I am doubtful as the footage is still accessible through underground means and those already aligned with the ideology are pushed further separate from the general population and into the darkness. Though hiding this extreme and violent ideology from the general public seems like something a caring parent would do, are we children of the state, or are we equals, able to make our own judgements about this information? It is hard to say as children are just as savvy if not more with navigating the expanse of the internet.

Therefore I cannot make a clear conclusion other than it feels wrong to mistrust the public.

This also brings to light the responsibility we have with sharing information that could be a catalyst for violence and upheaval. Take the most recent events in the U.S. Footage of the abuse of power and discrimination against a black man has been the spark that has ignited huge unrest and pain bodies across the United States. Many would say it’s a righteous use of information. I agree, yet the reaction is damaging.

Do we as individuals need to be aware of this powerful communication machine that we have before us?

Perhaps we are learning the responsibility of such power?

Previously it has only been in the hands of mass media, government and other authorities, now it is in the hands of everybody.

You could say that the government and media have become astute in using information to shift opinion and with the decentralisation of information, the birth of the internet, we see that authorities have withheld information from the public and instead of owning up to their own mistakes, authority and media have mostly filled the internet with disinformation to muddy the waters.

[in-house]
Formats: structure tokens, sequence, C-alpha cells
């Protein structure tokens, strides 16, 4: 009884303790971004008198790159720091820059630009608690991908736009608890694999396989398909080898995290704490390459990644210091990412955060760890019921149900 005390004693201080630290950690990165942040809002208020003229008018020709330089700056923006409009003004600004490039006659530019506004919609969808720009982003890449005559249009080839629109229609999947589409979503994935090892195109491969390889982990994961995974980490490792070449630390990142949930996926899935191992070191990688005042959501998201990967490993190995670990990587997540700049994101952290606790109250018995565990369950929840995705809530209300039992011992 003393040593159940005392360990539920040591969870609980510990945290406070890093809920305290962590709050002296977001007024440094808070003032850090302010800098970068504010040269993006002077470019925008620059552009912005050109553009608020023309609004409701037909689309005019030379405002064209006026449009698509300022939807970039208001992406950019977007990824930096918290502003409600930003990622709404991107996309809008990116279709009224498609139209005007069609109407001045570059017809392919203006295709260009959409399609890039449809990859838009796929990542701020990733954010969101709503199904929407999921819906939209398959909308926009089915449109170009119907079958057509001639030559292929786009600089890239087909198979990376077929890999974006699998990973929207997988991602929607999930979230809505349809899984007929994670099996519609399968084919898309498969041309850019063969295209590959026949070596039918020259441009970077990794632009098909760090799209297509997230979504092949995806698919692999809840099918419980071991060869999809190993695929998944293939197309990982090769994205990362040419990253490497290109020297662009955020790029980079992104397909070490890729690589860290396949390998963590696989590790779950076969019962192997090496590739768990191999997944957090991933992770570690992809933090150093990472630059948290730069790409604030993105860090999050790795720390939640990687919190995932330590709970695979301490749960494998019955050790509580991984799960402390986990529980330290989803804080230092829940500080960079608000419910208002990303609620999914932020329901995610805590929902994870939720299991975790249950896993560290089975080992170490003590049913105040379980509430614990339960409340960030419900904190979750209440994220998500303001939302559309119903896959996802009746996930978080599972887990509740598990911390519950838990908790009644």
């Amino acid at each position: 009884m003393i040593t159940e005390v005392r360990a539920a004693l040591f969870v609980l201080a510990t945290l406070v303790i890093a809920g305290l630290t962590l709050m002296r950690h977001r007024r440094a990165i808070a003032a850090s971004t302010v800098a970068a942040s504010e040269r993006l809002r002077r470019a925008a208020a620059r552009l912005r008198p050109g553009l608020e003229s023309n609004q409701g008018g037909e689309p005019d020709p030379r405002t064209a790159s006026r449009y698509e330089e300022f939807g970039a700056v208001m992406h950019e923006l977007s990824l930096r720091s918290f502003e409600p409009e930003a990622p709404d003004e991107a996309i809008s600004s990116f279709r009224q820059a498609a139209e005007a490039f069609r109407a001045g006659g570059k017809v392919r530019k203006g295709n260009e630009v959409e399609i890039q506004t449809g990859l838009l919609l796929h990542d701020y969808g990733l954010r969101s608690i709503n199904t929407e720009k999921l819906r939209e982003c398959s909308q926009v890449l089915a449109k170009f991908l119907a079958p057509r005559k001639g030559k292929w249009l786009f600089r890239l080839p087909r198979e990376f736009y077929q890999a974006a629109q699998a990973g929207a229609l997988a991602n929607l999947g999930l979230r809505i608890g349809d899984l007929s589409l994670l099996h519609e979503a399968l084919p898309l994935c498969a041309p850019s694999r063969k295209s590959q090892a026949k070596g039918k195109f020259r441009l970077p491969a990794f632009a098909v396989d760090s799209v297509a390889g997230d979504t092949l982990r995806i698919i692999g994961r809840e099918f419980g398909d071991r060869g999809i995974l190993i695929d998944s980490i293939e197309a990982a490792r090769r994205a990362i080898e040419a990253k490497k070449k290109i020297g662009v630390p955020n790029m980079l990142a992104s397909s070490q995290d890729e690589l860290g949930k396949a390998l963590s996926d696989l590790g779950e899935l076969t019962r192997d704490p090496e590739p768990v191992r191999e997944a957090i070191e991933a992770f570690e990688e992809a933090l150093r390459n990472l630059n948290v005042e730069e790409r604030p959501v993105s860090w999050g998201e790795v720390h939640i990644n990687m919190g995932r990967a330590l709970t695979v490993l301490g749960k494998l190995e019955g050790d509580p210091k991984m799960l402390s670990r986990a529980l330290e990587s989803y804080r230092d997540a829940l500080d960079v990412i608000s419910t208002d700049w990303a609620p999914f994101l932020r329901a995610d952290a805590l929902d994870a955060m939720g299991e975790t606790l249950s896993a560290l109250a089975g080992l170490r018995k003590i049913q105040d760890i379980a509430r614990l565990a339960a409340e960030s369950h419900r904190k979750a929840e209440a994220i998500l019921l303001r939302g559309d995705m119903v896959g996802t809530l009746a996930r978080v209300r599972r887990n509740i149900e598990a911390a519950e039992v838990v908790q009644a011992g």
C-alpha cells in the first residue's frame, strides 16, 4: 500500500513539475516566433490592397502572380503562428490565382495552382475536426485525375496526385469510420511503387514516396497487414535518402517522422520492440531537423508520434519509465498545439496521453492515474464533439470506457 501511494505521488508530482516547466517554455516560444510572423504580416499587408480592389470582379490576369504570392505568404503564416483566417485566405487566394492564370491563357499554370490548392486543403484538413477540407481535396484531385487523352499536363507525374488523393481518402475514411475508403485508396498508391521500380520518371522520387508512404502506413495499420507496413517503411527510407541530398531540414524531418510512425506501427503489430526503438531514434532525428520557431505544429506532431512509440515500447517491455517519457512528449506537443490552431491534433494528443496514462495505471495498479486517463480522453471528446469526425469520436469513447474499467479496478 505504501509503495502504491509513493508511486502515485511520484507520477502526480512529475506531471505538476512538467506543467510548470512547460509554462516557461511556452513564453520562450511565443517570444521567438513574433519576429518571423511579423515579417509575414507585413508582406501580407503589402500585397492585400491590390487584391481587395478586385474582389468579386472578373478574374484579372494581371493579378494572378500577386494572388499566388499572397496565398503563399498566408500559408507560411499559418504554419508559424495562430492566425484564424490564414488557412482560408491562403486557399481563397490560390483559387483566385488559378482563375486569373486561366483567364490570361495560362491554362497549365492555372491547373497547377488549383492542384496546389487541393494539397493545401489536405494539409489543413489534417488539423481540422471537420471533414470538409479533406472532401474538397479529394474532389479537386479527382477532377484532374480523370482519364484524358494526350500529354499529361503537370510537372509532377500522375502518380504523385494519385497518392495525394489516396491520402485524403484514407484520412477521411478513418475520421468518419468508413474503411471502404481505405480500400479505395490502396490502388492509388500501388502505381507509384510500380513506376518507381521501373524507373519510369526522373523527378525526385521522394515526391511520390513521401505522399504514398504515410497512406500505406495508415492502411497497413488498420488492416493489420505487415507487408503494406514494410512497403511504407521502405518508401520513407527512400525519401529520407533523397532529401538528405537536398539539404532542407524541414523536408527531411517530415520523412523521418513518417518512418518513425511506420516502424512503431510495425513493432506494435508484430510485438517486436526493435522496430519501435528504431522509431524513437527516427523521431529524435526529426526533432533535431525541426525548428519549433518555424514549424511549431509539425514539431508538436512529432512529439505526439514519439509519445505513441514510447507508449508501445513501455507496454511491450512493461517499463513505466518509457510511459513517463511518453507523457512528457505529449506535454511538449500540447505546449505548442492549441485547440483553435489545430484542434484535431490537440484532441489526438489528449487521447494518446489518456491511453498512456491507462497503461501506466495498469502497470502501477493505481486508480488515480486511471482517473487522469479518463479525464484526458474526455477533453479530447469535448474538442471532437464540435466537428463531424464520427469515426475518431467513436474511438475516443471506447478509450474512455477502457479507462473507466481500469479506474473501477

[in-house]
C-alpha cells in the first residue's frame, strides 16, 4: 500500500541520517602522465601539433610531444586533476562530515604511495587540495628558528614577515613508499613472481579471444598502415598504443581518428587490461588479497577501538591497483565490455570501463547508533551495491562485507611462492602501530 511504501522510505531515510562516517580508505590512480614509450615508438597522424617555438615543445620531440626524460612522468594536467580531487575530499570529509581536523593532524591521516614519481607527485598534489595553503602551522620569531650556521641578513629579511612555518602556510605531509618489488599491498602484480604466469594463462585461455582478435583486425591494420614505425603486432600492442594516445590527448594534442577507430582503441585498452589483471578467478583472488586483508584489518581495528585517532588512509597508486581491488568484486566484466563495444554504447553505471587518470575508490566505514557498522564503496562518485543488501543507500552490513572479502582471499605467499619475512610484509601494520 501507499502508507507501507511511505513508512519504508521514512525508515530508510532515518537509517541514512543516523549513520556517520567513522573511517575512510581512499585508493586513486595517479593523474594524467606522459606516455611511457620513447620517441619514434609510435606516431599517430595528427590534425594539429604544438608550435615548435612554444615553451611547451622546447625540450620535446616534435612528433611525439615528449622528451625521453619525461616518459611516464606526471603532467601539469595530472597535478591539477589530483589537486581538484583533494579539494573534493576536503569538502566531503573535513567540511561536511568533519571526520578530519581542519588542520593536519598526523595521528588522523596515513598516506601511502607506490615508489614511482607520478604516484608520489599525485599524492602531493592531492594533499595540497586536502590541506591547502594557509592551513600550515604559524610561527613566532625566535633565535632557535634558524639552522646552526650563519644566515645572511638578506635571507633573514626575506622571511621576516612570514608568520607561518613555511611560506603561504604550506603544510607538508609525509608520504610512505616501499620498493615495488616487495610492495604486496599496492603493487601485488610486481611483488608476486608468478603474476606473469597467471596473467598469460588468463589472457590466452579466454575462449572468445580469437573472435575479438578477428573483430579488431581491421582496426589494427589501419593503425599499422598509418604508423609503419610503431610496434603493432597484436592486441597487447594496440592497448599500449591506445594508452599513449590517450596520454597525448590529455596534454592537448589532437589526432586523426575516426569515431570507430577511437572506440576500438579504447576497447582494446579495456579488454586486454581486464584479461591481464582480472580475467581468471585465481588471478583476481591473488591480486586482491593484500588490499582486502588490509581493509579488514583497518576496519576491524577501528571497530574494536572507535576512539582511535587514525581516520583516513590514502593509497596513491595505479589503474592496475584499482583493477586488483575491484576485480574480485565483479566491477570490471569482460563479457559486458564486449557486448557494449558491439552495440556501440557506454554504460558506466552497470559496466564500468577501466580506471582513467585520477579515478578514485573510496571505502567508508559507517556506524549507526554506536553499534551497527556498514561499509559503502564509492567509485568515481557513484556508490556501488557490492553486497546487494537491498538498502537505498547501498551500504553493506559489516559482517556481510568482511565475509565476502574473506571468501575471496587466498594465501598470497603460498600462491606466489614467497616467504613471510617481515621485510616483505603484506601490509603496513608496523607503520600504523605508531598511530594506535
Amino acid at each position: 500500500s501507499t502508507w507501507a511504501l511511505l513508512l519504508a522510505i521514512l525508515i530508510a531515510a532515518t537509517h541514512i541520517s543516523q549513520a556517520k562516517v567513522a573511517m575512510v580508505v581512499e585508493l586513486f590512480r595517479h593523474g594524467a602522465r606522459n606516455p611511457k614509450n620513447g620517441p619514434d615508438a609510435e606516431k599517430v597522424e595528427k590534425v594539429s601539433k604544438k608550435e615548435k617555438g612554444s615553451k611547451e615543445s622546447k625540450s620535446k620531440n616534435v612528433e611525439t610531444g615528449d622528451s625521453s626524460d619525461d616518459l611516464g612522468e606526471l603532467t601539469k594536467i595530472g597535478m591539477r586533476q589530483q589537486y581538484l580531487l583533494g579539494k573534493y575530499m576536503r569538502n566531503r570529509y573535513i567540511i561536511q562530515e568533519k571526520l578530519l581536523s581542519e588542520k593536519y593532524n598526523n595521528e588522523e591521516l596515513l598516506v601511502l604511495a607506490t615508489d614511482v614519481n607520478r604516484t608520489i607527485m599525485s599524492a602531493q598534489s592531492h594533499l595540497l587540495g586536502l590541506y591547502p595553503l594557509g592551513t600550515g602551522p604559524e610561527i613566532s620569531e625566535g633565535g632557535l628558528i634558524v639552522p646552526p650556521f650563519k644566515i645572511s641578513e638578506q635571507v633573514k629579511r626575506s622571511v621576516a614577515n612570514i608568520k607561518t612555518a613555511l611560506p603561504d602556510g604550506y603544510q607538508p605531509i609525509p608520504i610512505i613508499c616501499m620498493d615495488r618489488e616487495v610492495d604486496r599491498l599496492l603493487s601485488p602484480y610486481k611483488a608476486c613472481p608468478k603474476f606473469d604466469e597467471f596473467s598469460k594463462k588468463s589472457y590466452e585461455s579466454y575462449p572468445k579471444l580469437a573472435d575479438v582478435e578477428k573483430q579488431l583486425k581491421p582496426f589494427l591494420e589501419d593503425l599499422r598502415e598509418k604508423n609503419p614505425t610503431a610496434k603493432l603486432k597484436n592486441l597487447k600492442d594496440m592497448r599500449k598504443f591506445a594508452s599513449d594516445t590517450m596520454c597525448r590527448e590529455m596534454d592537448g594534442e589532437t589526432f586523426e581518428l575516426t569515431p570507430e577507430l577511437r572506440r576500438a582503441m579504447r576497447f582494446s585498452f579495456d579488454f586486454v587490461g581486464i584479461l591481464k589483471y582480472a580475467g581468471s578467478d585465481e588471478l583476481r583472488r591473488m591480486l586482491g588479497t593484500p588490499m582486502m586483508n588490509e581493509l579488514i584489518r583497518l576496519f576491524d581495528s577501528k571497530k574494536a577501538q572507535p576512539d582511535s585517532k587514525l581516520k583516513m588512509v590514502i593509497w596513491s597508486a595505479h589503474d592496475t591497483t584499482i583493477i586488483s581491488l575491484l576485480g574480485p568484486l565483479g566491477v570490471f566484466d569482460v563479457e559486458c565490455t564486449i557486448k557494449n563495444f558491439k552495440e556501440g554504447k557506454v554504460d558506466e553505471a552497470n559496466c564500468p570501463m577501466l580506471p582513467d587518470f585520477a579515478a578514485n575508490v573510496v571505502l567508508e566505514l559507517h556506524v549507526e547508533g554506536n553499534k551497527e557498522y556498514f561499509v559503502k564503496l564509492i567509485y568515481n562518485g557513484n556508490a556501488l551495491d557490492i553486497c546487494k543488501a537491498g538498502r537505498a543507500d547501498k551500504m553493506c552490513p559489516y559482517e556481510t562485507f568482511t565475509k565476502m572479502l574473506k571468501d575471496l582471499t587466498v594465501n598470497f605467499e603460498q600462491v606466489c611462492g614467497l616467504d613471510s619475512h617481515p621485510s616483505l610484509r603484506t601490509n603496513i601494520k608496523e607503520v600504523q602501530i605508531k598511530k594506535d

Now as we see the world through the periscope of our technologies we have to make the decisions as to what information contributes to our lives and local communities.

Evolutionarily we are being shifted to a form of self-rule as everything is becoming untrustworthy and uncertain. Perfecting our individual strength to resist sensationalised media streaming chaos from the other side of the world to notice the beautiful multifaceted humans and environments that live beside us is possibly the global ecosystem rebalancing itself.

On a cellular level, as human beings, we can pave the path forward by volunteering our vulnerabilities, our mistakes, whilst practicing trust and forgiveness.

This discussion stirred up a lot of ideas and trying to come to a conclusion upon any of these topics seems premature and ignorant of the dynamism of reality.

The conversation being quite conceptual we checked out with the question; ‘What brought you joy today?’ This lightened the mood as we touched upon the shadowy abyss in collective collaboration thought jams.

The fact that we are able to have a discussion on censorship and freedom is evidence of the freedom within our current society.